A series of display ads. Not a community. 

We can change this by commenting more. Sharing more of other people’s content of value. Just “Liking” more to show we appreciate thoughts other than our own. Just a little bit from each of us would help. Asking a question such as, “Hi, I just helped a client finish a book and am now in need of a publisher to help publish it either traditionally or on Amazon. Does anyone in this group have someone they can recommend?” (side note: I really do need this!). Even our quality of our shares should be better – don’t just post a link on your industry and call it a day – tell me why I should care and why you think it’s an important development so you can your own added thought.

Don’t get me wrong. I’m not telling you to stop promoting items such as upcoming events your company is holding. My point is that the balance and quality I see from some people absolutely stinks and needs to changed immediately so that a good online community doesn’t turn into a self-promotional posting dump. That doesn’t show authority, collaboration or an openness to network with others.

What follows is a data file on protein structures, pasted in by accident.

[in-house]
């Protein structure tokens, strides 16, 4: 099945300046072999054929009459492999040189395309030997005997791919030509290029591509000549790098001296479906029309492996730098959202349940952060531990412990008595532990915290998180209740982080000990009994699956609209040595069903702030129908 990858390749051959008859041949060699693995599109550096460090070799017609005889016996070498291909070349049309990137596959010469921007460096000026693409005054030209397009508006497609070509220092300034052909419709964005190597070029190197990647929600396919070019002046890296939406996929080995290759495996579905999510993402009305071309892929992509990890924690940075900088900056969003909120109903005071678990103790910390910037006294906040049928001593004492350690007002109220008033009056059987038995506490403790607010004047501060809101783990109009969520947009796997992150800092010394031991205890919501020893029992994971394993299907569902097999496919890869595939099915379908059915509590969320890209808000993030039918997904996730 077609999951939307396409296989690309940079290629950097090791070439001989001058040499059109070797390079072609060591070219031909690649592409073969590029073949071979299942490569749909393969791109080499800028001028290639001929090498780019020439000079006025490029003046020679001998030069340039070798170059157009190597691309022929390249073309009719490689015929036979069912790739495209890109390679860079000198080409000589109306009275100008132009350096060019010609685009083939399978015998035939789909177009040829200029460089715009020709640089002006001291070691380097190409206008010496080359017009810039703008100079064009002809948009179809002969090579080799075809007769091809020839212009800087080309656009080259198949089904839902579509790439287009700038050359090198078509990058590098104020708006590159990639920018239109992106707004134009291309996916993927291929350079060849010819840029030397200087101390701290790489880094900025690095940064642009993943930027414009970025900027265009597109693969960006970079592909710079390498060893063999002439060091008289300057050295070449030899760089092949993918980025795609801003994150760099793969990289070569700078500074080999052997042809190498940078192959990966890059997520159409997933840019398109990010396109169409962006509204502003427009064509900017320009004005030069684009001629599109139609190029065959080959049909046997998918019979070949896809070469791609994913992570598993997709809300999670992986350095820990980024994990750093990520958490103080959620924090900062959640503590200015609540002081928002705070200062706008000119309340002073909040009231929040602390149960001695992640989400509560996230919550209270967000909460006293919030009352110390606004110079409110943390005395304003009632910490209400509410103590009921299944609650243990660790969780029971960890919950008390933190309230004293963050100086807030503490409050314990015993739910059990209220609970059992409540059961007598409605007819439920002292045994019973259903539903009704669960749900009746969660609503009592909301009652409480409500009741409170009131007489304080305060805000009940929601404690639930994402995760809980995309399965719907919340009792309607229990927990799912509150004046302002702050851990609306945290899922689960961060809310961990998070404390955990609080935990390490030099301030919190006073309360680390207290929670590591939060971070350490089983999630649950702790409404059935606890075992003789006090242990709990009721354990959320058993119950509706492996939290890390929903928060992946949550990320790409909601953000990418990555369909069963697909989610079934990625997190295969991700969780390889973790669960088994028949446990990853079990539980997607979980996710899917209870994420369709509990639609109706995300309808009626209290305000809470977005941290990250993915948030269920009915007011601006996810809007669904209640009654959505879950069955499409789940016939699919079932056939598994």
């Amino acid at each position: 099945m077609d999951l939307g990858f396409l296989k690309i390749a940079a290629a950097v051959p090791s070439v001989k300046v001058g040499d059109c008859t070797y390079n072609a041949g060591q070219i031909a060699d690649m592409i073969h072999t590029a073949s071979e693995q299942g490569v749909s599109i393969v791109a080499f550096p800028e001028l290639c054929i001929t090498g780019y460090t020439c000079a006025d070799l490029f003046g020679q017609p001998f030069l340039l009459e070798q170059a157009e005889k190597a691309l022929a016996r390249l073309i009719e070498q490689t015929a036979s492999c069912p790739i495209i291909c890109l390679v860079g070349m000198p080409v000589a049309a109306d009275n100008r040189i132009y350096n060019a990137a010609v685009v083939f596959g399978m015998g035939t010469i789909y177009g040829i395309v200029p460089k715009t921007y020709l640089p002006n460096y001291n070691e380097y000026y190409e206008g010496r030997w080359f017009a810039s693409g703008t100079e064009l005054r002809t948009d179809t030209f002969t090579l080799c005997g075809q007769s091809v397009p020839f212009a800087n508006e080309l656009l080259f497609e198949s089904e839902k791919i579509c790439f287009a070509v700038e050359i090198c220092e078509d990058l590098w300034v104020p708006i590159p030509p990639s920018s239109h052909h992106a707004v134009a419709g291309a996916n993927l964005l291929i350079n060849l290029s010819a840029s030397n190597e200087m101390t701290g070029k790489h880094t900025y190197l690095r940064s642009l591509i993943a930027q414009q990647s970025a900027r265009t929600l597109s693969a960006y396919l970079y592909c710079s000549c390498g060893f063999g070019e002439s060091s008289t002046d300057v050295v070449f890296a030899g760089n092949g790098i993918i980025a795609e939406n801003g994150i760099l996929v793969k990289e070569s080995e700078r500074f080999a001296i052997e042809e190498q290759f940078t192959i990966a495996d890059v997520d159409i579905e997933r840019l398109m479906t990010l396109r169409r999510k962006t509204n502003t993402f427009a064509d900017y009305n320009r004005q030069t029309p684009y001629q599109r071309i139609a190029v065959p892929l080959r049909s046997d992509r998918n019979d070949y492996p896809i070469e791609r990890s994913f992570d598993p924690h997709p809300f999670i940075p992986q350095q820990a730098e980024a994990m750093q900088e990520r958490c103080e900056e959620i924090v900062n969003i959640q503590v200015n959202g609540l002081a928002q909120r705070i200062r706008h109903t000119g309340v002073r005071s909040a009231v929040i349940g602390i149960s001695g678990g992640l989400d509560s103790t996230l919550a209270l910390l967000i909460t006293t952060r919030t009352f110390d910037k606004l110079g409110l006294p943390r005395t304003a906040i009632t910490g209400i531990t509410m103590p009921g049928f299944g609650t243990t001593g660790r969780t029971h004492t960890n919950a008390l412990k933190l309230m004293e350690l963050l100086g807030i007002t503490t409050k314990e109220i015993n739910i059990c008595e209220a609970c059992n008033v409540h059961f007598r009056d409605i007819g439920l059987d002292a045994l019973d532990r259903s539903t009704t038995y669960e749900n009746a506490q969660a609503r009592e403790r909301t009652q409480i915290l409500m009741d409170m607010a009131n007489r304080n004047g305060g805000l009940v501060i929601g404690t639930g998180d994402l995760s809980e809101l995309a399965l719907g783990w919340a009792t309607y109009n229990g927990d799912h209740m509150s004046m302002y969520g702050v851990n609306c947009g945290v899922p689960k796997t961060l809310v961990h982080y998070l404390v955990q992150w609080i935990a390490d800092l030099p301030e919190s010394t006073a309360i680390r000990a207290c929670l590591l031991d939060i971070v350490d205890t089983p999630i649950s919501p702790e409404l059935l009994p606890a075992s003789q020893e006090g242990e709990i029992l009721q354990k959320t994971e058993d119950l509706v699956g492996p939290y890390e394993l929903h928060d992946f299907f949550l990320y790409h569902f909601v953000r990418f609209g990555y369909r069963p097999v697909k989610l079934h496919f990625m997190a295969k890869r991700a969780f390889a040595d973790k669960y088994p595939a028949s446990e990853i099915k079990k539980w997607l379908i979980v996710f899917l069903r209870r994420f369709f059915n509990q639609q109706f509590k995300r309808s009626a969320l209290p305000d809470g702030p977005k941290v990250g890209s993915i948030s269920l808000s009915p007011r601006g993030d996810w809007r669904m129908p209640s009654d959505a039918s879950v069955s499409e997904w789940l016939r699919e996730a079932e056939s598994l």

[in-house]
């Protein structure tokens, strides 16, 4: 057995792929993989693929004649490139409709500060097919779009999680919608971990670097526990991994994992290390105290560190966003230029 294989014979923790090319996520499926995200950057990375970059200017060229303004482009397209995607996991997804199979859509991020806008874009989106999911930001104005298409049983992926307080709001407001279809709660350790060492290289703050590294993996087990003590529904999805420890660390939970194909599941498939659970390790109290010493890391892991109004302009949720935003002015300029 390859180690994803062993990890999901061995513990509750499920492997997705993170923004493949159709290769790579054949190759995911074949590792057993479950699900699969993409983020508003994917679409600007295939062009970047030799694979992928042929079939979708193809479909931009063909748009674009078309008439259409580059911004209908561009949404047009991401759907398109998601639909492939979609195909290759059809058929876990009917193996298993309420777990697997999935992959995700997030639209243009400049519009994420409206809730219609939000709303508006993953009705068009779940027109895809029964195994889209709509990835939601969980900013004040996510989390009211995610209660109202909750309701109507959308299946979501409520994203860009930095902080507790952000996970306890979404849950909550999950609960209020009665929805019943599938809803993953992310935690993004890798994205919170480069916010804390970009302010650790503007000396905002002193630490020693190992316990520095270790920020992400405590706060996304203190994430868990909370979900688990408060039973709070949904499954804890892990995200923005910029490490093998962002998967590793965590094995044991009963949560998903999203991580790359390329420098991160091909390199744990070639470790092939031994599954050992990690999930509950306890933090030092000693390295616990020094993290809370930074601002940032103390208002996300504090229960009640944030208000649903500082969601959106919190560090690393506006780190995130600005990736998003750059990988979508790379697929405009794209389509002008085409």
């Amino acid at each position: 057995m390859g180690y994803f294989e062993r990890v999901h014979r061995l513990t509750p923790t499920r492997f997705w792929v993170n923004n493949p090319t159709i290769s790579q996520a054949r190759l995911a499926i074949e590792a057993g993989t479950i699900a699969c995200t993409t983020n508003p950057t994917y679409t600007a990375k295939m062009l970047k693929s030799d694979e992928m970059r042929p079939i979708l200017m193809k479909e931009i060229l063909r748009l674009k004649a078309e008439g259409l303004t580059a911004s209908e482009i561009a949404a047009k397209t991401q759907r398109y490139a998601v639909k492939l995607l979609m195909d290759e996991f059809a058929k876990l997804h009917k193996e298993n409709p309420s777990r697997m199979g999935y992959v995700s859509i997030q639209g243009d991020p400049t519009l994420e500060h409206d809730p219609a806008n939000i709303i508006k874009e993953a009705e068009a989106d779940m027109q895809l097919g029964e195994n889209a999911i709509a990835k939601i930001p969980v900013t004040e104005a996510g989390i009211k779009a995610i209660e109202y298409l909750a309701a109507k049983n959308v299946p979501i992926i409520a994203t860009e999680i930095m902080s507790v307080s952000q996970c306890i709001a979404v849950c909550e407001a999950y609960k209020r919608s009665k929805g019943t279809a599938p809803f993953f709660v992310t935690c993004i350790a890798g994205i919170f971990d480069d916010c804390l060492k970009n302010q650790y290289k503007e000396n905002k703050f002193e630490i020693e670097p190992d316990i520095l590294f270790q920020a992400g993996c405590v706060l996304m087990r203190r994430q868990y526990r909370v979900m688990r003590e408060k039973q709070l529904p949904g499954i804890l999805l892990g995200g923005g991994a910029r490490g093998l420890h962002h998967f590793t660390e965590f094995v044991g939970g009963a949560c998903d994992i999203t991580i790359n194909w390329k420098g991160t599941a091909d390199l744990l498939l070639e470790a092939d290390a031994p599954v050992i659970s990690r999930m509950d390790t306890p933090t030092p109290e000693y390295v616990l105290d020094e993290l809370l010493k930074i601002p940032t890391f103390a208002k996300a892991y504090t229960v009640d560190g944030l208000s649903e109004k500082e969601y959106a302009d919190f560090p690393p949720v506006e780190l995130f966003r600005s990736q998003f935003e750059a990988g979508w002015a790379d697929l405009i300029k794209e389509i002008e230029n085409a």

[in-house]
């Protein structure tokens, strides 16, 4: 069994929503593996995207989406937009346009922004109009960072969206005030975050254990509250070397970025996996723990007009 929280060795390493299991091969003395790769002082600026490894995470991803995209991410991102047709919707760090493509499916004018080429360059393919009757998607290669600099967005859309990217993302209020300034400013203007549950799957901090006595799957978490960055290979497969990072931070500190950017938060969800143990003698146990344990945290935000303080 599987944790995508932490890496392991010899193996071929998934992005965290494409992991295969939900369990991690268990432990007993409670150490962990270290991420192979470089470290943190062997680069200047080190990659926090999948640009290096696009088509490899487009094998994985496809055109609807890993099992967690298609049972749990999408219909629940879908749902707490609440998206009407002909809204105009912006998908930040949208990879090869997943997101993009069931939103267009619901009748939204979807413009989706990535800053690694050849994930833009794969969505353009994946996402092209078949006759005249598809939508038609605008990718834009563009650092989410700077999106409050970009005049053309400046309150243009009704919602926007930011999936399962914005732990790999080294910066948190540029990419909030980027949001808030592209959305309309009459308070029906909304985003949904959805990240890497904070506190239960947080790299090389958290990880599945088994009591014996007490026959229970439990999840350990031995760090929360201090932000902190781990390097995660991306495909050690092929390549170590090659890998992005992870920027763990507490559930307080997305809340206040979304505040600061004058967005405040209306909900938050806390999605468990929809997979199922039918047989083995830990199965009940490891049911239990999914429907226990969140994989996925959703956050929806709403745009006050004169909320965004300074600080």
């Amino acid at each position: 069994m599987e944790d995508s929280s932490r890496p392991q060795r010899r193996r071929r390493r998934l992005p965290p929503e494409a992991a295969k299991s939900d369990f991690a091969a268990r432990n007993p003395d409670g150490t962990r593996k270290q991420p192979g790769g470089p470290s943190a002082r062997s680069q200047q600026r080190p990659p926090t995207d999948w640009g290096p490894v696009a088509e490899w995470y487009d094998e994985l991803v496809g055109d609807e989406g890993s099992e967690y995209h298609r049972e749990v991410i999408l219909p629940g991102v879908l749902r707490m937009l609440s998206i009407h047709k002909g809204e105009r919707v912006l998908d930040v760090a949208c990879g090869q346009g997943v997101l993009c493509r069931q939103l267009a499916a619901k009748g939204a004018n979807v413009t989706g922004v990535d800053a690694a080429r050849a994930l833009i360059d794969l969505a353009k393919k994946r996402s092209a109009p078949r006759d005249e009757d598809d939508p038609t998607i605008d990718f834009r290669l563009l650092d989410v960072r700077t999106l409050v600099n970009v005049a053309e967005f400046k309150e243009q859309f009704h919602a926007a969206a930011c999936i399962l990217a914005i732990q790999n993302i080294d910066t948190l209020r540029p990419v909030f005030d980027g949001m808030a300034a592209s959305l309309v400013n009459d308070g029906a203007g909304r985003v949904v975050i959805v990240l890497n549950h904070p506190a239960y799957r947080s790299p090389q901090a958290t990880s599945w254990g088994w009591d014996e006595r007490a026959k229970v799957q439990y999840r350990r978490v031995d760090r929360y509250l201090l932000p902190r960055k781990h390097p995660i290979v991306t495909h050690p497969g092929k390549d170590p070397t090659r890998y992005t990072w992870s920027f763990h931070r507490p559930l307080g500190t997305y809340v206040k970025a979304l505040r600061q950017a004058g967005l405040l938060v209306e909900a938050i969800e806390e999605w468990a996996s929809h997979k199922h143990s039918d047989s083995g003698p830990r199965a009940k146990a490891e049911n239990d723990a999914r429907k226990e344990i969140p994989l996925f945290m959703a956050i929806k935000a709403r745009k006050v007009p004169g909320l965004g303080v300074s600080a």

Think about the best communities in our own physical world – they come from getting to know your neighbor, letting them borrow your rake, asking for help and inviting them over for a barbeque. They become more than just a name and face. They become friends you can speak highly of to others.

They become, you know, a relationship.

Let’s have more variety beyond the 1-way promotions that are completely devoid of story. I’ll bet you may surprise yourself and even find it to be far more fulfilling.

One final note: If you’re the host/moderator of such a community, it’s your responsibility to regularly monitor and step in if these behaviors above aren’t changed after a warning from you. Don’t let some bad apples spoil it for the rest.

Carnival Barker: Can we talk about the breakfast my group is having next Tuesday now?

DG: You’ve got to be kidding me.